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Drawing the line between speech and violence

The decline of political civility damages democracy. Yet there is still a difference between offensive speech and violent actions.

A 2012 memorial ceremony to commemorate the 17th anniversary of the assassination of former Israeli Prime Minister Yitzhak Rabin. Credit: Yonatan Sindel/Flash90.
A 2012 memorial ceremony to commemorate the 17th anniversary of the assassination of former Israeli Prime Minister Yitzhak Rabin. Credit: Yonatan Sindel/Flash90.
Jonathan S. Tobin
Jonathan S. Tobin is editor-in-chief of JNS (Jewish News Syndicate). Follow him @jonathans_tobin.

In Israel, it’s a yearly debate. Every year on the anniversary of Yitzhak Rabin’s tragic assassination, some on the left and the right repeat the same argument they’ve been having about whether current Prime Minister Benjamin Netanyahu’s fiery speeches denouncing the Oslo Accords were in some way responsible for encouraging the assassin.

A 2012 memorial ceremony to commemorate the 17th anniversary of former Israeli Prime Minister Yitzhak Rabin’s assassination. Credit: Yonatan Sindel/Flash90.

This year was no different, as Rabin’s grandchildren again accused Netanyahu of incitement against their grandfather before his murder, including falsely accusing his office of issuing a contemporary tweet accusing the late prime minister of being a “traitor.” In the Knesset, opposition leader Tzipi Livni accused Netanyahu and the right of incitement while, in turn, the prime minister and his defenders noted the calls for violence against him from the left.

The charge, still deeply felt by the grieving Rabin family, is unfair. Netanyahu never personally encouraged violence. He had every right as the leader of the opposition to advocate against policies that he believed to be misguided—a stand that was, alas, vindicated by subsequent events. The only person responsible for that heinous crime was the murderer and those who might have stopped him.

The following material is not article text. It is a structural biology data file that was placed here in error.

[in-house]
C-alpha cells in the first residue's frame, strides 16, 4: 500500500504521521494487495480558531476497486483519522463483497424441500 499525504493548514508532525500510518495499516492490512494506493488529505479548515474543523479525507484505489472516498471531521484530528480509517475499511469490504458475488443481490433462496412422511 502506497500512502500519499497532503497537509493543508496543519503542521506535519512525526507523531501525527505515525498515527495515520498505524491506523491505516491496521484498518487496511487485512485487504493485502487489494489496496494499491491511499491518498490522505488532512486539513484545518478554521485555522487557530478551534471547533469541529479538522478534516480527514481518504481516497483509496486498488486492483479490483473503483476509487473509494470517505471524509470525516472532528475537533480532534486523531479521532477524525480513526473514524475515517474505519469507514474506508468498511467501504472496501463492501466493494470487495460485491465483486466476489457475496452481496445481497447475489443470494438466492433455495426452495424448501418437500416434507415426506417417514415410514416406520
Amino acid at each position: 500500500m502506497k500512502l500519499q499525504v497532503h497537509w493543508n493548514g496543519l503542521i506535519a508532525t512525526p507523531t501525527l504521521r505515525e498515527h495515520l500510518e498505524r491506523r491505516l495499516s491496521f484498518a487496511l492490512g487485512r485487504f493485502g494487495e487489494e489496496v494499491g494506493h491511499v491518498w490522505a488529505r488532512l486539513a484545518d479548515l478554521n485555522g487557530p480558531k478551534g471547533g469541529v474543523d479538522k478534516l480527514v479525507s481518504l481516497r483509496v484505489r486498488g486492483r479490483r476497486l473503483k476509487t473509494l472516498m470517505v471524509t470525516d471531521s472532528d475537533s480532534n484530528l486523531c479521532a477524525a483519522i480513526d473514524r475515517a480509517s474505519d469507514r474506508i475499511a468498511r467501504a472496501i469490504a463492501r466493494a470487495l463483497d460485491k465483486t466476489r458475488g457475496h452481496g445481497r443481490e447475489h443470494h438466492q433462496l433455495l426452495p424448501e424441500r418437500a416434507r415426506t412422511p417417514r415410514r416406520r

The issue is as relevant today in both Israel and the United States as it was in 1995.

The bombs sent to various figures in the Democratic Party, as well as other critics of U.S. President Donald Trump, such as actor Robert De Niro and the CNN studios, have shocked Americans. As we learn more about the alleged perpetrator, it raises the issue of whether there is a direct link between contentious and increasingly uncivil political debate and actual violence.

The problem with this discussion is that there is no shortage of ammunition for both sides in our increasingly partisan political culture to blame each other for what’s happening.

At the top of the list of those guilty of incivility is, of course, the president. His speeches at campaign rallies and Twitter account are a source of nonstop contempt of and verbal abuse towards political opponents, including seeming to condone those against protesters and the press. Trump is also dead wrong to use the Stalinist phrase of “enemy of the people” when referring to journalists, even if the brazen bias of many mainstream outlets ensures that an unhealthy war between right and left about the free press will continue.

There is no excuse for Trump’s behavior. But we also know that Trump is not alone in encouraging uncivil behavior.

In recent months, his opponents in both the “resistance” and the leadership of the Democratic Party have at times seemed to encourage the same spirit of angry intolerance for opponents. People like Sen. Cory Booker, Rep. Maxine Waters, former Attorney General Eric Holder and even Hillary Clinton have endorsed incivility or encouraged the harassment of Republicans and administration officials.